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📓 First Class Citizens

In JavaScript, functions are first class citizens. But what exactly does this mean and why is this important for functional programming?

Very loosely, this just means we can use a function in the same way we use a variable. In this lesson, we'll go over some of the things we can do in JavaScript that make a function "first class."

Assigning Functions as Arguments

We can pass a function into another function as an argument. We've done this kind of thing before; this is known as a callback. Callbacks are extremely common in JavaScript. Try the following code in the Node REPL:

function add(num1, num2) {
return num1 + num2;

function printResult(sum) {
return `The value of this equation is ${sum}.`

printResult(add(5, 7));

Our add() function simply sums two numbers. Our printResult() function simply takes a number and places it in a string. (The example above uses a template literal.)

We can pass our add() function into our printResult() function just like we could pass any other variable in as an argument.

While the example above may not seem particularly useful, we could potentially use a method like printResult() with many different mathematical functions such as multiply(), subtract() and so on. This serves two potential benefits:

  • It would DRY up our code if we had many mathematical functions and we always wanted to put the result inside a string.
  • It creates better separation of logic in our code. One function concerns itself with mathematical equations while the other includes display logic for showing the result to a user.

Assigning Functions to Variables

Because functions are first class, they can be also assigned to variables. Here's an example. Open the Node REPL and type in the following code:

const funkyVariable = function(arg) {
return arg;


In the example above, we store an anonymous function inside funkyVariable. We could call funkyVariable, but this will just return the function itself. However, we can add parens to a variable storing a function to actually call the function.

This is also known as a function expression. A function expression is when an anonymous function (that is, a function that doesn't have a name) is stored inside a variable to be called later.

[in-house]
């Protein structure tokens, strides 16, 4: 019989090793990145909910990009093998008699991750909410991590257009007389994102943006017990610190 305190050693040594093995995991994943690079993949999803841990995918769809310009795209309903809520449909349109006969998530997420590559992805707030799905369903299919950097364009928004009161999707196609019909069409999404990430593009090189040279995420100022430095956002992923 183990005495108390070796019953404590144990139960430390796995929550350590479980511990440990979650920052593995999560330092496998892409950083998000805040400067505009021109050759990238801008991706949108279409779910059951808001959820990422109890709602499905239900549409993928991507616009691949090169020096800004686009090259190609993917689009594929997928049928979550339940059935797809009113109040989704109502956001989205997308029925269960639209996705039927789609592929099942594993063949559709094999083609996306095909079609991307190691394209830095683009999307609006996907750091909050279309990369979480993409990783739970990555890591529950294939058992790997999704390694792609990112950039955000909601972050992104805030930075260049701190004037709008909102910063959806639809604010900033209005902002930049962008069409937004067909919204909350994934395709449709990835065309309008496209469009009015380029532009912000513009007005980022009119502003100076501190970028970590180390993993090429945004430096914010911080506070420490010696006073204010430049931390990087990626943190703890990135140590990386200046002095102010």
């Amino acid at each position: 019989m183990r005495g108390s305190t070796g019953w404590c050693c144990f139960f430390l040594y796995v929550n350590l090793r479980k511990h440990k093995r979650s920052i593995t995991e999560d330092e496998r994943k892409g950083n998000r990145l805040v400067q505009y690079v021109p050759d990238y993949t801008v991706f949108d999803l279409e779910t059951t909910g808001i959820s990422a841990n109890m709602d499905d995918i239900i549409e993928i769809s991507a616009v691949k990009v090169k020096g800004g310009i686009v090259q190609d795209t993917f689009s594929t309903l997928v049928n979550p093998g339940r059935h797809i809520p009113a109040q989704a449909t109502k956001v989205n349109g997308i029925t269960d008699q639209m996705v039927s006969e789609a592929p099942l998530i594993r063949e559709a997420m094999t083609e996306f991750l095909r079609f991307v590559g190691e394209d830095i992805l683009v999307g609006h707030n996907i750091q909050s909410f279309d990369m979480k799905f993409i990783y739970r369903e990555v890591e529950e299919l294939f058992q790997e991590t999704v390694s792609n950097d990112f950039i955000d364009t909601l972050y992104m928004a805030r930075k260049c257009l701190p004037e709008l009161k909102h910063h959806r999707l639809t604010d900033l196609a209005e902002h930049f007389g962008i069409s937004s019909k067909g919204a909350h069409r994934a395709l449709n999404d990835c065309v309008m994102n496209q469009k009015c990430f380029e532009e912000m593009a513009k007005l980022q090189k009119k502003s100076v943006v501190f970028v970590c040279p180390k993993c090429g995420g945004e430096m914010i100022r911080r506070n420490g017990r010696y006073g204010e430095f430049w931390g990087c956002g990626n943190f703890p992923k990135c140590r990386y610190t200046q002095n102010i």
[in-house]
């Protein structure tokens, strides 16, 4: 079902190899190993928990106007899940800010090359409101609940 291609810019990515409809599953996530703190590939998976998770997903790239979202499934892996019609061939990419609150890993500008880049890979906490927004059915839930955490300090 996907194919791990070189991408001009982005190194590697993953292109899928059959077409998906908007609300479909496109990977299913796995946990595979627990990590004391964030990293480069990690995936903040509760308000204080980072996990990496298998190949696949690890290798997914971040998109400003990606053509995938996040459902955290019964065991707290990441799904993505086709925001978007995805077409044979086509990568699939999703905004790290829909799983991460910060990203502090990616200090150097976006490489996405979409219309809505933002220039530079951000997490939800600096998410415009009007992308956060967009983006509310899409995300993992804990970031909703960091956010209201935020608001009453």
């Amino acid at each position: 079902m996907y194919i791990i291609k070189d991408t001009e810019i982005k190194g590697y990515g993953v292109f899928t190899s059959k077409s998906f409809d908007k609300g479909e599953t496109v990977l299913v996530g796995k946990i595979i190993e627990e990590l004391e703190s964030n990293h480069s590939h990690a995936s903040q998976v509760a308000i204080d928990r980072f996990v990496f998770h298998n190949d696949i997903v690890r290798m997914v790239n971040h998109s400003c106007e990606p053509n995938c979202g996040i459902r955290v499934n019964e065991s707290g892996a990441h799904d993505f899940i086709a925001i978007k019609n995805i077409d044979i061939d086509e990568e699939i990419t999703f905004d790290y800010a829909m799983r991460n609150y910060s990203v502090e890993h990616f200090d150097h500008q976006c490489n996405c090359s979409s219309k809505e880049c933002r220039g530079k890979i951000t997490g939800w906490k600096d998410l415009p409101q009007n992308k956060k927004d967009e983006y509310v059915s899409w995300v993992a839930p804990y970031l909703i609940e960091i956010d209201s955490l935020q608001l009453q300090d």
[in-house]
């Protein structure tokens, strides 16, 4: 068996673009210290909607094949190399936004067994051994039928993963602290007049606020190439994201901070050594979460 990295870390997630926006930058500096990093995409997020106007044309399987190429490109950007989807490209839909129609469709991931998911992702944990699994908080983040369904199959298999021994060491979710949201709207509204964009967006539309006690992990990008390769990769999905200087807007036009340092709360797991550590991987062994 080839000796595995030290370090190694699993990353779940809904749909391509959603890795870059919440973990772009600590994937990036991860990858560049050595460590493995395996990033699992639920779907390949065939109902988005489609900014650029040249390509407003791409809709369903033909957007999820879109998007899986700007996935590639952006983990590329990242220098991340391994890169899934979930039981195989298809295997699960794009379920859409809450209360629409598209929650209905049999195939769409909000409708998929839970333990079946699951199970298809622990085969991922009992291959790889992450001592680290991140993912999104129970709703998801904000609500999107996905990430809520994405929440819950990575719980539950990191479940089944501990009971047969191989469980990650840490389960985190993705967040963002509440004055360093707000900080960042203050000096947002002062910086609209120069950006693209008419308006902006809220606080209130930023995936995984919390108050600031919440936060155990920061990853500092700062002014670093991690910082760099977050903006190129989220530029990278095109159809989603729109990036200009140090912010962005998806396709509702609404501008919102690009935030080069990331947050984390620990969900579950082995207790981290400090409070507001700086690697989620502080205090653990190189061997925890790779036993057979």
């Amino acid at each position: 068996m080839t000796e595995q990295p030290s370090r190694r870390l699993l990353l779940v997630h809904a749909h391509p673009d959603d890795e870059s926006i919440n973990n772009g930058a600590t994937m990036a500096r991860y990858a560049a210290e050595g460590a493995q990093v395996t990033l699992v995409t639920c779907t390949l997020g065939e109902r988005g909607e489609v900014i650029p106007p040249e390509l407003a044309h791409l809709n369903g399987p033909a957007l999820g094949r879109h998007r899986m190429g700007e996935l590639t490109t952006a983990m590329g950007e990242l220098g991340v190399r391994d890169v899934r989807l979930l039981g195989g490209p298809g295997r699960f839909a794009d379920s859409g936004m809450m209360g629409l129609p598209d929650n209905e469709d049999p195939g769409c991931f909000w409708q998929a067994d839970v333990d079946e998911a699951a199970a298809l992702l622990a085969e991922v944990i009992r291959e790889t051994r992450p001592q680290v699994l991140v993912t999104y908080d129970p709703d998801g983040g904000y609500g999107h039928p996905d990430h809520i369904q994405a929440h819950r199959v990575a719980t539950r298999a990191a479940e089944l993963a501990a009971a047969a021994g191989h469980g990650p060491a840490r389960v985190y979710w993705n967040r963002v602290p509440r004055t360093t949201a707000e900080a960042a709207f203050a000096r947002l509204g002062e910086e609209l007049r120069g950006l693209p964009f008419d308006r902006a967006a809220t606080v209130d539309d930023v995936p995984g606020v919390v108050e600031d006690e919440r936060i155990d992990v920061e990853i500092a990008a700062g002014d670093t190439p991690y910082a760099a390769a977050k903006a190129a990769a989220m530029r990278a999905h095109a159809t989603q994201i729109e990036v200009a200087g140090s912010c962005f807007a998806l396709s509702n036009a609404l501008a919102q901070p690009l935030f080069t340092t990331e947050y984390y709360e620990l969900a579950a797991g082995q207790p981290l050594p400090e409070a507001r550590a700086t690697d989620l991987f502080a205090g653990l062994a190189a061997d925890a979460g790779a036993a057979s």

When would we want to store a function inside a variable? Well, variables are a convenient way to hold information and pass it around. We have the flexibility of a variable (if we call funkyVariable) combined with the power of a function (if we call funkyVariable()).

Functions Returning Functions

We are used to functions returning values. However, we can also use a function to return another function. A function that returns yet another function is known as a higher order function. Functions that take other functions as arguments are also higher order functions as well. Try this example in the Node REPL:

function doAThing() {
return function() {
return "A thing was done."

However, if we call doAThing() in the REPL, Node returns [Function]. (If we call it in the Chrome console, we'll see that it returns the actual function.) This is because we've called the outer function but we haven't called the inner function yet. To call the inner function, we need to do the following:

> doAThing()()
'A thing was done.'

The first set of parens is used to call the doAThing() method, which returns a function. The second set of parens calls the inner function.

The example above probably seems a little senseless — why bother to have one function return another? However, this leads to a very powerful programming tool called a closure. We will cover closures in the next lesson.

In this lesson, we covered three important ways functions are first-class citizens in JavaScript. While it may not be clear yet why this is useful, JavaScript couldn't be used as a functional language without the techniques described above. Because JavaScript contains this functionality, it has tremendous power not only as an object-oriented language but also as a functional language.